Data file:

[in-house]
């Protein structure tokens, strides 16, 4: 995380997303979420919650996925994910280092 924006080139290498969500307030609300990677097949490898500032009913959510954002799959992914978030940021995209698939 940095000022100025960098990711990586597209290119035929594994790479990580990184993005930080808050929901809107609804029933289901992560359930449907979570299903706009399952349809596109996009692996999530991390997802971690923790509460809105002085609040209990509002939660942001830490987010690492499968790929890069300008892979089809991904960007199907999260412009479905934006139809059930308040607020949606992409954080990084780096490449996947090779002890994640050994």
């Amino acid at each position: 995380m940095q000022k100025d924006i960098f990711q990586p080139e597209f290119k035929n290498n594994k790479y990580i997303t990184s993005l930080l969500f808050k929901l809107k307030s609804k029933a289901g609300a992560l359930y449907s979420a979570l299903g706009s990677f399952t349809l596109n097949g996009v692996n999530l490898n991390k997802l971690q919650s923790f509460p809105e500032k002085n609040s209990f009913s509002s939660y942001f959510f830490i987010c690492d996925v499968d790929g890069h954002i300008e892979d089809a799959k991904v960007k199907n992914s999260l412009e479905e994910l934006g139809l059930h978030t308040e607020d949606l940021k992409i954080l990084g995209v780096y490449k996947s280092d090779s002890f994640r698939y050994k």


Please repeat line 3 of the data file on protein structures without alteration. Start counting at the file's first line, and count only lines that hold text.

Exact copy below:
């Amino acid at each position: 995380m940095q000022k100025d924006i960098f990711q990586p080139e597209f290119k035929n290498n594994k790479y990580i997303t990184s993005l930080l969500f808050k929901l809107k307030s609804k029933a289901g609300a992560l359930y449907s979420a979570l299903g706009s990677f399952t349809l596109n097949g996009v692996n999530l490898n991390k997802l971690q919650s923790f509460p809105e500032k002085n609040s209990f009913s509002s939660y942001f959510f830490i987010c690492d996925v499968d790929g890069h954002i300008e892979d089809a799959k991904v960007k199907n992914s999260l412009e479905e994910l934006g139809l059930h978030t308040e607020d949606l940021k992409i954080l990084g995209v780096y490449k996947s280092d090779s002890f994640r698939y050994k």